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Beyond good ol’ Run key, Part 47

September 29, 2016 in Anti-Forensics, Autostart (Persistence), Compromise Detection, Forensic Analysis, Malware Analysis

The persistence mechanism that I am going to describe today is not for the faint-hearted.

When Windows 10 starts, lsass.exe loads Authentication Packages (AP) from the following registry location:

  • HKLM\SOFTWARE\Microsoft\IdentityStore\Providers

The location contains a number of subkeys that use GUID-based naming convention. The default ones are:

  • {B16898C6-A148-4967-9171-64D755DA8520}
    • ApPluginDLLPath=aadcloudap.dll
  • {D7F9888F-E3FC-49B0-9EA6-A85B5F392A4F}
    • ApPluginDLLPath=MicrosoftAccountCloudAP.dll

It’s tempting to add your own f.ex.



The LoadParameters key must contain the Enabled value name – this ensures the DLL is loaded.

However…. there is a little problem (yet it’s one that is good to have!) – the Microsoft developers had a foresight here and made it quite difficult for anyone to abuse these keys.


The DLLs are loaded using LoadLibraryEx with the LOAD_LIBRARY_SEARCH_SYSTEM32 and  LOAD_LIBRARY_REQUIRE_SIGNED_TARGET options on.

  • This means that the DLL must be placed inside the c:\windows\system32 directory (LOAD_LIBRARY_SEARCH_SYSTEM32).
  • Secondly, the DLL loaded from this location must be signed.
  • Thirdly, the DLL not only must be signed, but also compiled with the /INTEGRITYCHECK option on. This ensures that the Kernel-Mode Code Signing (KMCS) checks are enforced.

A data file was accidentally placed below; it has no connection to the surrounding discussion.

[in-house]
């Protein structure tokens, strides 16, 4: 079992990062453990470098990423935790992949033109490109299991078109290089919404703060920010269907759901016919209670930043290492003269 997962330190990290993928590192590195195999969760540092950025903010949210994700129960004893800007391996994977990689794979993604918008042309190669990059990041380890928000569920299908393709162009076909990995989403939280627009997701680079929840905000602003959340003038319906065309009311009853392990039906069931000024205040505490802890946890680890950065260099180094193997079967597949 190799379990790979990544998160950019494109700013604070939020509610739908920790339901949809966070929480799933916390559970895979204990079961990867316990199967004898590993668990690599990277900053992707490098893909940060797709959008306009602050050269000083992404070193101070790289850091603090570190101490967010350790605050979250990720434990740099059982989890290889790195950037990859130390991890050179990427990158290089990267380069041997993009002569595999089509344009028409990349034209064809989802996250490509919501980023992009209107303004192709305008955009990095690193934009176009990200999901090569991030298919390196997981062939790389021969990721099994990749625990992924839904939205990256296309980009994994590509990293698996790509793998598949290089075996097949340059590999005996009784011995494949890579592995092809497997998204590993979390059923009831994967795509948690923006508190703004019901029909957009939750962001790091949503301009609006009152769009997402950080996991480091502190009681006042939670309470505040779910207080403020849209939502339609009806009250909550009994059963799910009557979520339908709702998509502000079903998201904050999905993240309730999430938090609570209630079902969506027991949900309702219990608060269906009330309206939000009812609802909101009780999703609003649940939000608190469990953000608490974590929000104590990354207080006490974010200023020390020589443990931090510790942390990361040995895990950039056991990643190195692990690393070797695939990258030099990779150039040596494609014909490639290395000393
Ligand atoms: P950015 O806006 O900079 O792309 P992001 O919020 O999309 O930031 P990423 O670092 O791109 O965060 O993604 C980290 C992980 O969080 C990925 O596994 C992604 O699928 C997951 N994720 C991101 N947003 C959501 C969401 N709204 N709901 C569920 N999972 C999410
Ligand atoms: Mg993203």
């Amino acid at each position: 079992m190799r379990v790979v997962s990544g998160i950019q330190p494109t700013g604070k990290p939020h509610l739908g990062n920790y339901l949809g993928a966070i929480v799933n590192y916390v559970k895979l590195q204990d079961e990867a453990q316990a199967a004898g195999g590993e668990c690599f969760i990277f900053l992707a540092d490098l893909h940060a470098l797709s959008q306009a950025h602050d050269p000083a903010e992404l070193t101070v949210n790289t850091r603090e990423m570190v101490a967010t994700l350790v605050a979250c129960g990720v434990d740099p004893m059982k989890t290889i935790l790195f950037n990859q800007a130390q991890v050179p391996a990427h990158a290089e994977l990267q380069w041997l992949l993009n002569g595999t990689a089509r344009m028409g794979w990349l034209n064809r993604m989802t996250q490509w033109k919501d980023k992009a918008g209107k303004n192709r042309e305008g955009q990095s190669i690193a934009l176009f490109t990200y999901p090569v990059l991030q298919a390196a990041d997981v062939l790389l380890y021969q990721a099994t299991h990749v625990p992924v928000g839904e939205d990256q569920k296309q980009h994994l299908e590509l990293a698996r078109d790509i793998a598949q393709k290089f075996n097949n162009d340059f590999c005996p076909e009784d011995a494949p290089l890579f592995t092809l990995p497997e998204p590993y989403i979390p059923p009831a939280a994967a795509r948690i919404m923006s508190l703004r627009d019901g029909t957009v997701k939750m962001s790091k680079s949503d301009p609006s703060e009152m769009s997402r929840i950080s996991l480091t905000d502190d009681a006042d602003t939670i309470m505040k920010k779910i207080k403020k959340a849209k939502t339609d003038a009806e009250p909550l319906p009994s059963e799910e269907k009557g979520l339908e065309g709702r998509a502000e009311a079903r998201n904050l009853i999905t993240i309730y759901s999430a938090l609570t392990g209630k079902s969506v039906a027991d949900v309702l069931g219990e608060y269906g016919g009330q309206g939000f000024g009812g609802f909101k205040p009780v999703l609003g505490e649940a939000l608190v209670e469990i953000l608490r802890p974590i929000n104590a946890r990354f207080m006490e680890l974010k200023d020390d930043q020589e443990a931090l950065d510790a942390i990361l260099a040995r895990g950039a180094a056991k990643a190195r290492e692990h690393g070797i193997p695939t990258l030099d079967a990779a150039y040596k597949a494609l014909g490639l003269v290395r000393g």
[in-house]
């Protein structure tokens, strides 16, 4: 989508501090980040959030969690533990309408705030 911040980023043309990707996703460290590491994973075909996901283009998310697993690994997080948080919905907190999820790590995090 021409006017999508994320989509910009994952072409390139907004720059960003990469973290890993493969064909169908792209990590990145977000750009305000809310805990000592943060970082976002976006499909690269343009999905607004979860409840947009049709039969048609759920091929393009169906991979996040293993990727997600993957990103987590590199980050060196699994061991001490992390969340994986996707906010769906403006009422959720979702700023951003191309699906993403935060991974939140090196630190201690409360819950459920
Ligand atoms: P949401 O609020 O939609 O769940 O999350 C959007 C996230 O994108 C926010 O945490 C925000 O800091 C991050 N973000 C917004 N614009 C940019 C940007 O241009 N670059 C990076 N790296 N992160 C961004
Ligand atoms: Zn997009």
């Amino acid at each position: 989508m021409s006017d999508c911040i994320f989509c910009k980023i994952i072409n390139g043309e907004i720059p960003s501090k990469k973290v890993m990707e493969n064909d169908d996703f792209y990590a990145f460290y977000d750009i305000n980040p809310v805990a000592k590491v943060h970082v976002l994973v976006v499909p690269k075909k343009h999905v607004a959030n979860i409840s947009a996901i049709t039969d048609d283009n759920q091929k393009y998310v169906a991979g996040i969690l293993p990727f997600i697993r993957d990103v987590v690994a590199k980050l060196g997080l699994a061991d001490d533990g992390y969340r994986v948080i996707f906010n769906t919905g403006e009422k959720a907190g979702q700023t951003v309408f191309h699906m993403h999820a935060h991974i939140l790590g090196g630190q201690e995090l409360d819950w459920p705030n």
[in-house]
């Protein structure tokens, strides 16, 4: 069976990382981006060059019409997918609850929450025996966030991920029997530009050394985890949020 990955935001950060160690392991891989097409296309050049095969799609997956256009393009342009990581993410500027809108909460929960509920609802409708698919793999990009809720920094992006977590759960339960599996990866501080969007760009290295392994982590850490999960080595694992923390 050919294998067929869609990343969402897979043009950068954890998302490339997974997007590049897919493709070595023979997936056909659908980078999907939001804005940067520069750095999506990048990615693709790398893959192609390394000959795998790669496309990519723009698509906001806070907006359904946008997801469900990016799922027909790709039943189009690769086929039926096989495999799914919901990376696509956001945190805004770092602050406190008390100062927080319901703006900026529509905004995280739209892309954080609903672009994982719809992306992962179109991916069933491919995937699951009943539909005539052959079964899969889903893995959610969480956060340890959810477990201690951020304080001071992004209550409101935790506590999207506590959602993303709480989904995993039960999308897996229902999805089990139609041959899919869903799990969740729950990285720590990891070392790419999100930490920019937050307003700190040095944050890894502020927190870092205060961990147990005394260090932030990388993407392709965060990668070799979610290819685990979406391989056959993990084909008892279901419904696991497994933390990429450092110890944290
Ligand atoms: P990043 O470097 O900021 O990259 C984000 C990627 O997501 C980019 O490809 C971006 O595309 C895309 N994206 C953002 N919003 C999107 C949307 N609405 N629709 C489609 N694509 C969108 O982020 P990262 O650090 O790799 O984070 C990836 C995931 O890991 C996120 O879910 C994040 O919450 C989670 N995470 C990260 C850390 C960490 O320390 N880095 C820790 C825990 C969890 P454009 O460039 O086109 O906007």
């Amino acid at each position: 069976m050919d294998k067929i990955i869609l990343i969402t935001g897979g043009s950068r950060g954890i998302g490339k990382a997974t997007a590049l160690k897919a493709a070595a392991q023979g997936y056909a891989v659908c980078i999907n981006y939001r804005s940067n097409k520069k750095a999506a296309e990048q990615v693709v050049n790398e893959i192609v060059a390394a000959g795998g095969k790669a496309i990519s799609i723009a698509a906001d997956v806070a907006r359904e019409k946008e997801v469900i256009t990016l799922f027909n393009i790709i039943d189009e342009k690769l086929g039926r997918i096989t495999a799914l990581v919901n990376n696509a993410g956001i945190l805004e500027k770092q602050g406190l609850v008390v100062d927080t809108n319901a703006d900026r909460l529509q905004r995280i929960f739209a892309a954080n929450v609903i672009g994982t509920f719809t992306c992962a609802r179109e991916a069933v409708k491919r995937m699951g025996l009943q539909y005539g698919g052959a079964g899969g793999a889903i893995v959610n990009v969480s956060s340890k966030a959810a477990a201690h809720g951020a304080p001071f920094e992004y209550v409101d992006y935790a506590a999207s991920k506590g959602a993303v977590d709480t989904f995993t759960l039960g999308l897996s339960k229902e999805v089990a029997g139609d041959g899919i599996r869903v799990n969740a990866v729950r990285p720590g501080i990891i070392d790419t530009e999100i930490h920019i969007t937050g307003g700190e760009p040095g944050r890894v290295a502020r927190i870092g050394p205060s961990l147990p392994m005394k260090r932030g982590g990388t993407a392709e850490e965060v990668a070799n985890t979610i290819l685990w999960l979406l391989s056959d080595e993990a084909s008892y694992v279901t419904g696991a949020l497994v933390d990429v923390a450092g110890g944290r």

Finally, the Registry key is owned by Trustedinstaller. One needs to change the owner to modify the access rights and grant the permissions to add/modify the keys.

Practical aspects of it mean that it’s relatively hard to test it (I may describe how to do it later).

Here’s an example from the test system:


Beyond good ol’ Run key, Part 46

September 24, 2016 in Anti-Forensics, Autostart (Persistence), Compromise Detection, Forensic Analysis, Malware Analysis

A persistent mechanism that requires a user interaction is probably deemed to fail, but there is still some potential here (I described some functionality like this before) and that’s why I am going to talk about yet another little trick like this here…

Every once in a while Windows needs to tell the user about something important. The standard way to do it is through these annoying balloons at the bottom of the tray’s area (or system area, or whatever they call it nowadays – this changes all the time). One of the first examples of such ‘important’ notification was the Tour in Windows XP. Anytime you install XP from the scratch, or add a new user and that user logs on, the annoying balloon immediately shows up:

tourThe balloons like this are created using the IUserNotification interface. Clicking the ‘cloud’ area executes a program that is associated with the balloon. And this this is the interactivity part I mentioned. The user needs to click the thing to launch the application associated with the message.

Now that we know how the interactive part works, let’s explore the persistence bit.